John Kerr, Thomas H. Kleene, Richard E. Lorci, David
G. Macdonald, Joel P. Newman, Kenneth Parkcr, Wil-
)lam R Reed, -Robert 8, Ruwitch, Robert, J. St. Clair,
Arthur S. Settle, Marshal D. Silverman, Arthur M.
Dorothy 'Giee, Jean Jlanmer, Florence Harper, 'Marie
feld, Eleanor Johnson, Ruth Lcebs, Josephine McLean,
Marjorie Morrison, Sally'Place, Rosalie Resnick, Kathryn
Rietdyk, Jane Schneider.
BUSINESS 1IAN AOER........W. GRAFTON SHARP
CREDIT MANAER...........BERNARD 'E. SCHNACKE
WOMEN'S BUSINESS MANAGER ...'...............
.................CATHARINE MC HENRY
DEPARTMEN.T MANAGERS: Local Advertising,'Fred Her-
trick; Classitted Advertising, Ru sell Read; Advertising
Contracts, Jack Bellamy; Advertising Service Robert
Ward; Accounts, Allen Knuus; Circulation, Jack E-
ASSISTANTS: Meigs Bartmess, Van Dun kint, Mton Kra-
mer, John Ogden, Bernard Rosenthal, Joe Rotbard,
James Scott, David Winkworth.
Jane Bassett, Virginia Bell, Mary Bursley, Peggy Cady,
Virginia Cluff, Patricia Dal , Genevieve Fied, Louise
Fiore, Doris Gimnmy, Betty dree, Bllie Giffilth$, Janet
Jackson, Louise Krause, Barbara Morgan, Margaret
Mustard, Betty Simonds.
NIGHT EDITOR: A. ELLIS BALL
Dean Lloyd Grants
Hour Modification. . .
IN BEHALF of the campus we thank
Dean Lloyd for her accession to
co-ed request for later hours. Everyone concerned
is grateful for the extradhqur senior women are
to be permitted on Saturday nights.
Dean Lloyd's action is one more benefit directly
traceable to last fall's all-campus poll by the
Undergraduate Council. It marks another mile-
stone in the greatest single year's progress at
Michigan toward the goal of student-faculty co-
operation and student freedom.
Subsequent to the poll Dean Lloyd, it will be
remembered, issued a statement flatly rejecting
the whole proposed set of modifications of co-ed
hour rules with the exception of this one applying
to special Saturday permission for seniors. The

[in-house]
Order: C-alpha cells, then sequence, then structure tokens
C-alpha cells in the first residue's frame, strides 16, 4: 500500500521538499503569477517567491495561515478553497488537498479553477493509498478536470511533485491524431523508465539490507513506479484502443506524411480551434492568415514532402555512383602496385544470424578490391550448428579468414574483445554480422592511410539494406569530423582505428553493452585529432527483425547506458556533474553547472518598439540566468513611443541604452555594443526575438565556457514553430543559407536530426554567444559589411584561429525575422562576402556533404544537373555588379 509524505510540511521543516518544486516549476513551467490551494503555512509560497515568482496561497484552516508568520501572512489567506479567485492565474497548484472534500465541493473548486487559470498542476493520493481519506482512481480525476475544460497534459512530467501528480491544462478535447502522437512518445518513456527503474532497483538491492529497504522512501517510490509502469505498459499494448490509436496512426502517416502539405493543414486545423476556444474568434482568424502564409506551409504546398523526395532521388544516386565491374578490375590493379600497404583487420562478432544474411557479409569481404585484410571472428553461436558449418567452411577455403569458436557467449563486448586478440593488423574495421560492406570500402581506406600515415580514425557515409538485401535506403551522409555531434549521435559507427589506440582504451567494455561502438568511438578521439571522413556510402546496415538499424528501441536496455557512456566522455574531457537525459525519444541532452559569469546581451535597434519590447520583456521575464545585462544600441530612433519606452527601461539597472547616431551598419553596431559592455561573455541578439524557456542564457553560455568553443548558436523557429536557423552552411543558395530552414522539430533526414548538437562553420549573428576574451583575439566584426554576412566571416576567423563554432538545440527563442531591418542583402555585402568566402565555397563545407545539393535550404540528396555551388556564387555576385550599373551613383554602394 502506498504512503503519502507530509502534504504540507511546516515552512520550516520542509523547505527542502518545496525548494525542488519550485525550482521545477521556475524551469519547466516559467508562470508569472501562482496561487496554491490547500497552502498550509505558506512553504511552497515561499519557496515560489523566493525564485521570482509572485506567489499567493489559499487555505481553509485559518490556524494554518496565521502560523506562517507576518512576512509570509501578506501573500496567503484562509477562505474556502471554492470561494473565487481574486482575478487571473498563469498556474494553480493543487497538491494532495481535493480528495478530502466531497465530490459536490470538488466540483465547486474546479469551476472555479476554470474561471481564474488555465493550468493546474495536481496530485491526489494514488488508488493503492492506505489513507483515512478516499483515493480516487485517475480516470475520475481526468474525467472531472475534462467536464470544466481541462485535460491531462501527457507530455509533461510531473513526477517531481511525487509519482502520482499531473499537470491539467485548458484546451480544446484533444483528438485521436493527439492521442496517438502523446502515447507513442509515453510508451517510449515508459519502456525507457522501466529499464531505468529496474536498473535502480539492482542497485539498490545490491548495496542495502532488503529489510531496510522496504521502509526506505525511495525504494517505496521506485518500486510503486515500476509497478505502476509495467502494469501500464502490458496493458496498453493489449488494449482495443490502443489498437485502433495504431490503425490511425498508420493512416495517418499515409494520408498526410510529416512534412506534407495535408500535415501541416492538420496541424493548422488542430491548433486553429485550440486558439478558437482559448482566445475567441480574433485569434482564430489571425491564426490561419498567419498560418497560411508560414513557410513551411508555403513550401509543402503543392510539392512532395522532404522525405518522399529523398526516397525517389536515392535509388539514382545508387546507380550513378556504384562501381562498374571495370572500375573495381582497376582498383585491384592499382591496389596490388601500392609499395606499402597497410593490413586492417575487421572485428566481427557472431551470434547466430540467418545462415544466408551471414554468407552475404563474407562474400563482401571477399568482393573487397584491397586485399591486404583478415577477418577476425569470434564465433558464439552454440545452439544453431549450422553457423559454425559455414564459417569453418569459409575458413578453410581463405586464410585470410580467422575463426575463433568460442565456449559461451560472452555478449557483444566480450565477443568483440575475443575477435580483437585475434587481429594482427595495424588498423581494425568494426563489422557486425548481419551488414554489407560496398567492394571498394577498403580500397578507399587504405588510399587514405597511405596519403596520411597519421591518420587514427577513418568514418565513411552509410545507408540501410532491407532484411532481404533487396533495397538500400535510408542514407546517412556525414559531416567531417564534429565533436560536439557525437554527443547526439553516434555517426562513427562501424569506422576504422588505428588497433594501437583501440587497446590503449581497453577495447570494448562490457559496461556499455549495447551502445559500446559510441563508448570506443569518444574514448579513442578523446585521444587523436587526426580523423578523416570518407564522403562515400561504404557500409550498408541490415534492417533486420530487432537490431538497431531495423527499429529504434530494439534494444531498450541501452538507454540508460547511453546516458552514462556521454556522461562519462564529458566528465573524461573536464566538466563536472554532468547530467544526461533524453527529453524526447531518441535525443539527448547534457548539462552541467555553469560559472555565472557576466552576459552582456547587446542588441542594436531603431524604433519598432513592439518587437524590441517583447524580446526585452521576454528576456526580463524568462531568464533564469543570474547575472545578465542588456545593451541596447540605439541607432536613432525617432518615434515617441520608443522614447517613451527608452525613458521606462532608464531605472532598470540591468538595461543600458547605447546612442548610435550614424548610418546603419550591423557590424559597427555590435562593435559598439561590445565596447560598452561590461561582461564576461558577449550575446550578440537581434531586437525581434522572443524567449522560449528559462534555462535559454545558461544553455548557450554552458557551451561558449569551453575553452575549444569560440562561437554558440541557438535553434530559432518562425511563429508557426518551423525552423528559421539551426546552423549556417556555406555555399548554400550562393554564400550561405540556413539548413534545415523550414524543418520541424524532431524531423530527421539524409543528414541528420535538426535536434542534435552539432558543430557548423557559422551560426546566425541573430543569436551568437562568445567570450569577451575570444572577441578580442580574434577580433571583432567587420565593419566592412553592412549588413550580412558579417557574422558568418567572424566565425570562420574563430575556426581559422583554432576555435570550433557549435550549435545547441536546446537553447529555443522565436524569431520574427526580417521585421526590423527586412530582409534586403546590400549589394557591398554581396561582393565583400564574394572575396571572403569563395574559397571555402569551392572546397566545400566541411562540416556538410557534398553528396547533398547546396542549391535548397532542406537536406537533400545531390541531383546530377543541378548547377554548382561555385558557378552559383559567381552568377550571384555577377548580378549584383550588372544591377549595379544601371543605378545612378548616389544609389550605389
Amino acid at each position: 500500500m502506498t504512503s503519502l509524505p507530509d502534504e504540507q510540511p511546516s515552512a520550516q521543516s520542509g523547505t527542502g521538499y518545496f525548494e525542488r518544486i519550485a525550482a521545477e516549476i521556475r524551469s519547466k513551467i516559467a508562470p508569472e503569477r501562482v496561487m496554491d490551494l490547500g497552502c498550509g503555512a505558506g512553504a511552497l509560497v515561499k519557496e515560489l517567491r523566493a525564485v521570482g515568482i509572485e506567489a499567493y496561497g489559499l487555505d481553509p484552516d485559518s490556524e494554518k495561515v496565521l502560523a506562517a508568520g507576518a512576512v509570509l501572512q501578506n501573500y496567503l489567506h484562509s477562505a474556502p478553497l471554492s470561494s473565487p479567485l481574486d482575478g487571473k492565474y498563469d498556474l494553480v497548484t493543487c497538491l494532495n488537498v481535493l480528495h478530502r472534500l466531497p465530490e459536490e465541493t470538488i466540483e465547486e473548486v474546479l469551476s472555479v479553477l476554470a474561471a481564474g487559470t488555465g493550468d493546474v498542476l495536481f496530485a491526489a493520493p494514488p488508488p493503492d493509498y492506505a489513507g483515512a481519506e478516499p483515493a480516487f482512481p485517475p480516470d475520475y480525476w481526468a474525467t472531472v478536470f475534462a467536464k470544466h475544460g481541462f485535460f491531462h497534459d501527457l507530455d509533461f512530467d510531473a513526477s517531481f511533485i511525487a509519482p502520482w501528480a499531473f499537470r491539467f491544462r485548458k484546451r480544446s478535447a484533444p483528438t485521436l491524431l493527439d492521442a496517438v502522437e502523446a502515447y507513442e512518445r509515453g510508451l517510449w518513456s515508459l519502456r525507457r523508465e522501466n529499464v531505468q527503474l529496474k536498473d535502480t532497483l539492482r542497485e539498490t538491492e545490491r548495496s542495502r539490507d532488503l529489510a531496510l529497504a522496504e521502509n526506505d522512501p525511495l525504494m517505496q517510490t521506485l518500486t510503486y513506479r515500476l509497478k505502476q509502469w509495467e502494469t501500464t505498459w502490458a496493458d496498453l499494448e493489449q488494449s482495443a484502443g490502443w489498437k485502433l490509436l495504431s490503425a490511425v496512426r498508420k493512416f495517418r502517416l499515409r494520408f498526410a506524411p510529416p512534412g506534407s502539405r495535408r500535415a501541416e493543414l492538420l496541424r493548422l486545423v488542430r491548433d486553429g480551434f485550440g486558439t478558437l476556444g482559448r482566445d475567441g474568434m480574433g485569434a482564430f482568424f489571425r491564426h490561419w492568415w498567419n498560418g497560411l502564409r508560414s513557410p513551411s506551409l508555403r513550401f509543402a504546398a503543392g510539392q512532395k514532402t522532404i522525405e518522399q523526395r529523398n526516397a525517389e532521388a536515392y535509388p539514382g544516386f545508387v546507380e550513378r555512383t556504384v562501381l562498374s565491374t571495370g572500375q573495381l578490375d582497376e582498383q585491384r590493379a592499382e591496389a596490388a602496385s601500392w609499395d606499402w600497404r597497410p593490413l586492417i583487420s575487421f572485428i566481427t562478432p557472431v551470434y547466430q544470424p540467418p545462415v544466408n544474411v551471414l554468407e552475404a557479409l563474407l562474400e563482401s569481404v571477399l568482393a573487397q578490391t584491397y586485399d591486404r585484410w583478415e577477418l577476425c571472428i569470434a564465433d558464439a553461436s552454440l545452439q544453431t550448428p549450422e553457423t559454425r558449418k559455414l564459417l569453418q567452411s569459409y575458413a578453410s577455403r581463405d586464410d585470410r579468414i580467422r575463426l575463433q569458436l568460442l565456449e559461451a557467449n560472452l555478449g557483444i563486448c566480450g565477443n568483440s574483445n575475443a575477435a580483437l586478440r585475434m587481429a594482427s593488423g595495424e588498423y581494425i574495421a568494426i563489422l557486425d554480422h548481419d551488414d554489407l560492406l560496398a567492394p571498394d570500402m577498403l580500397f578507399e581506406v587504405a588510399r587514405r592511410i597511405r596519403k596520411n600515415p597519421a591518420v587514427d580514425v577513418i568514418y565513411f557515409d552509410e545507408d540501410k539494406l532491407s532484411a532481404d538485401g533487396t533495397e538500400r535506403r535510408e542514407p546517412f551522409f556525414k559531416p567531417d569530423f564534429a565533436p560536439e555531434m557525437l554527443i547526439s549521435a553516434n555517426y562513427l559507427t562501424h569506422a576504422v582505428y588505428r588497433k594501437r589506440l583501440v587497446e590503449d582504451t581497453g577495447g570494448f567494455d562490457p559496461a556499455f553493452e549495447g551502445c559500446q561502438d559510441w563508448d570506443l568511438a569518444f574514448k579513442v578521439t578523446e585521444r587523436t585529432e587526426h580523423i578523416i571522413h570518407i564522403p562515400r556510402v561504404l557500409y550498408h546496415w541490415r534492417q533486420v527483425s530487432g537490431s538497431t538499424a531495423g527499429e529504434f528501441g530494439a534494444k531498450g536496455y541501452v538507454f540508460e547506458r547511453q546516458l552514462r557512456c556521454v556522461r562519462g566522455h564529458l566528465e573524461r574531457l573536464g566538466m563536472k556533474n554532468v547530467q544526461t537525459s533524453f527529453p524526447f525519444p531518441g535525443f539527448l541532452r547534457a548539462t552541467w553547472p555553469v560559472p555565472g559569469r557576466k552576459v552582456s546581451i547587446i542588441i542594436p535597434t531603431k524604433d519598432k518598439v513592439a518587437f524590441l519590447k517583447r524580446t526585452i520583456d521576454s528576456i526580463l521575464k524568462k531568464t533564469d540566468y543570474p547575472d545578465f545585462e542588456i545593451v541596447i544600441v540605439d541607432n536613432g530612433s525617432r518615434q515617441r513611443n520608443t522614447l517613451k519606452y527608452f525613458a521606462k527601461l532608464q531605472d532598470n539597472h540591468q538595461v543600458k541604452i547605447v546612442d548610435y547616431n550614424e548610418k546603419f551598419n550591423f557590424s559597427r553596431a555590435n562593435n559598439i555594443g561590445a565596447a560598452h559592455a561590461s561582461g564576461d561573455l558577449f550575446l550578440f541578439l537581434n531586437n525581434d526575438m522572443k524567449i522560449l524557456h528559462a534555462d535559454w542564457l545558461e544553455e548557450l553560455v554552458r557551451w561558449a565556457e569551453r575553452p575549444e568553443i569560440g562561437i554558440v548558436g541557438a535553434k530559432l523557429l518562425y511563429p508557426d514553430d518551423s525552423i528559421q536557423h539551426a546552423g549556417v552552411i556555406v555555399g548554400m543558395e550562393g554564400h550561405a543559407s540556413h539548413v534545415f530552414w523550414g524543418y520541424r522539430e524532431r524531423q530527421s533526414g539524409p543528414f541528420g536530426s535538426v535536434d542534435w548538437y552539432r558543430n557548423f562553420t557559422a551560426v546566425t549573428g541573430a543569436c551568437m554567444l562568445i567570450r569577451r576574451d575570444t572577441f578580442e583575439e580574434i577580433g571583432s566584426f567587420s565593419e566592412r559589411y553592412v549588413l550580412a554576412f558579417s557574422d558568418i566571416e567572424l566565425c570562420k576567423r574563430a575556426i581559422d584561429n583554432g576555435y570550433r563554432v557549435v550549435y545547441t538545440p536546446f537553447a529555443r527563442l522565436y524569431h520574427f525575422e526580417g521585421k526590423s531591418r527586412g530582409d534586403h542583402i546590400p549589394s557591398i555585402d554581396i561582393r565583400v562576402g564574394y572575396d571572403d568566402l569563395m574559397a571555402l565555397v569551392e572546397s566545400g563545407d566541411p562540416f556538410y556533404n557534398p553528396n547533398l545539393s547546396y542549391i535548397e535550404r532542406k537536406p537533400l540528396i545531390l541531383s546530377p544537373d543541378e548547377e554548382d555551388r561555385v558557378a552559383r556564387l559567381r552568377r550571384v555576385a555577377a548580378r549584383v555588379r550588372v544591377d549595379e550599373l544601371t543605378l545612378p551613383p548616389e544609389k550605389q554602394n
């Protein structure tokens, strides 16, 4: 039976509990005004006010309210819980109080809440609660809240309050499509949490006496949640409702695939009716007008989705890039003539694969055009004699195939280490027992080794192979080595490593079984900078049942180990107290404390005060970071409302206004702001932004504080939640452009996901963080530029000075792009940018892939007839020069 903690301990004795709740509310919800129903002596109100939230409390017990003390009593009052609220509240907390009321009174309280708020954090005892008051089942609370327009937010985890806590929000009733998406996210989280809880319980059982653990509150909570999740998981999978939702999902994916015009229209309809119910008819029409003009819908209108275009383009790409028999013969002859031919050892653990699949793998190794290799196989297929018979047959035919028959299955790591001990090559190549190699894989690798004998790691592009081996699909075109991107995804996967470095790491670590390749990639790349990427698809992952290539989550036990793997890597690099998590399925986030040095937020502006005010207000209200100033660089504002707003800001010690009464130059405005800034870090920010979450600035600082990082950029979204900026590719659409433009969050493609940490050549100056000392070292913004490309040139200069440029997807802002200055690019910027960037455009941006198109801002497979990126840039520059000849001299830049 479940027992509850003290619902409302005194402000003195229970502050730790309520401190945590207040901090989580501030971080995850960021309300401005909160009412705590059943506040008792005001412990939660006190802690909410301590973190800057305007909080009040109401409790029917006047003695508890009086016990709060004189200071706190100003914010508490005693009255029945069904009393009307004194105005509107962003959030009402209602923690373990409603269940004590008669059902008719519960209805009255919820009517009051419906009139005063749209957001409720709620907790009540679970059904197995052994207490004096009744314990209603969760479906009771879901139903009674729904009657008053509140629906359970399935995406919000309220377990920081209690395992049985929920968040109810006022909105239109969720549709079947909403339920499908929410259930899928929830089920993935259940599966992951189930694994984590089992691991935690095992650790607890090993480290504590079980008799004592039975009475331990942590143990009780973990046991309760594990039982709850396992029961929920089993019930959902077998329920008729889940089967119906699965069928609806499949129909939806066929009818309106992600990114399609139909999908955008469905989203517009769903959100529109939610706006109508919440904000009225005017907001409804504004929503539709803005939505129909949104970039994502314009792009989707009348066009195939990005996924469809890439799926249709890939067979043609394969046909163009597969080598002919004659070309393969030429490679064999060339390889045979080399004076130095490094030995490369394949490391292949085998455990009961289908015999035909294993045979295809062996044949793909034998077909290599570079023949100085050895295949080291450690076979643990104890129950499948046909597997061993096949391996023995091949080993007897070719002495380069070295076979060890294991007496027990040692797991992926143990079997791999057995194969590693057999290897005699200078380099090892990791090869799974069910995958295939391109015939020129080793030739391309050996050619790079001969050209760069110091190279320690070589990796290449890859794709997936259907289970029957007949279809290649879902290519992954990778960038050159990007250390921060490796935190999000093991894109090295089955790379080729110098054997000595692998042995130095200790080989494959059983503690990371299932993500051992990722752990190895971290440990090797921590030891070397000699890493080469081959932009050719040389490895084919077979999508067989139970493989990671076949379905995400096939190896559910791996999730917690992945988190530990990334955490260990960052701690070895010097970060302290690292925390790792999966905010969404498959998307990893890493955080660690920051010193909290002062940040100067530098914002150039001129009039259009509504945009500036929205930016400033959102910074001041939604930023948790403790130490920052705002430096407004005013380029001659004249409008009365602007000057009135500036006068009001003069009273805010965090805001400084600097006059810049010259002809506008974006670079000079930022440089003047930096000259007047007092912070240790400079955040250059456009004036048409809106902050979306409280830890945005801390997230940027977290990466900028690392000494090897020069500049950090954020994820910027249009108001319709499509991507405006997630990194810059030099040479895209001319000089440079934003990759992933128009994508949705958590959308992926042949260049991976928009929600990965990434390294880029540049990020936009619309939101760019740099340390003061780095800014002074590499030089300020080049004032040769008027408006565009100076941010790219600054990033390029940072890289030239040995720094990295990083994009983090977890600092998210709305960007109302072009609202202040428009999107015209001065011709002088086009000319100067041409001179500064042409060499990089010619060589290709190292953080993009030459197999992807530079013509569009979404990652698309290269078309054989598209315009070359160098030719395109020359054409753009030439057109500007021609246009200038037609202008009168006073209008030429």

Daily believed that the logic of her statement was
amazingly faulty, that its point of view was typi-
cally paternalistic and blind to what we be-
lieve to be the needs of the undergraduate body.
Everyone is entitled to an opinion and we stick
But, however sharply we may have expressed
our criticism, we did not impute to her any but
genuinely sincere motives. We and we trust the
whole campus have no slightest doubt but that
she is actuated only by what she considers to be
the right principles for the regulation of co-ed
Further than this, we did not doubt for a min-
ute that she would keep her -promise to consider
favorably a well-worked-out solution of the prob-
lem of administrative difficulties inherent in the
request for the additional hour on Saturdaynight
for seniors. Faith has been kept, as everyone
who knows Dean Lloyd was sure it would be.
Time alone can determine whose principles are
right, hers or ours. We shall have to visit Michi-
gan tomorrow to learn whether it has gone the
way of Chicago or the way of Oxford. We hope
with all our hearts that it will be the former,
the way of practiced belief by University of-
ficials in the integrity and maturity and dignity
of its student body.
Today we must express gratitude that our Dean
of Women, although her conception of the 'under-
graduate character is so opposed to ours, is fair-
minded and tolerant and meticulously honorable
in keeping her agreements.
THE tudent Halth
THE SIGNIFICANCE OF NASAL AND
POST-NASAL DISCHARGE IN
AT THIS TIME of the year, the so-called "cold
season," a ;large number of individuals be-
come unduly alarmed and hurriedly consult their
physicians concerning the presence of an exces-
sive amount of post-nasal discharge which they
refer to as post-nasal drip or catarrh. The usual
cmplaint is of an abnormally large quantity of
mucoid material dripping into the back part of
the throat. Their description of this material
varies from that of a thin, watery consistency to a
thick, viscous discharge, and it is described as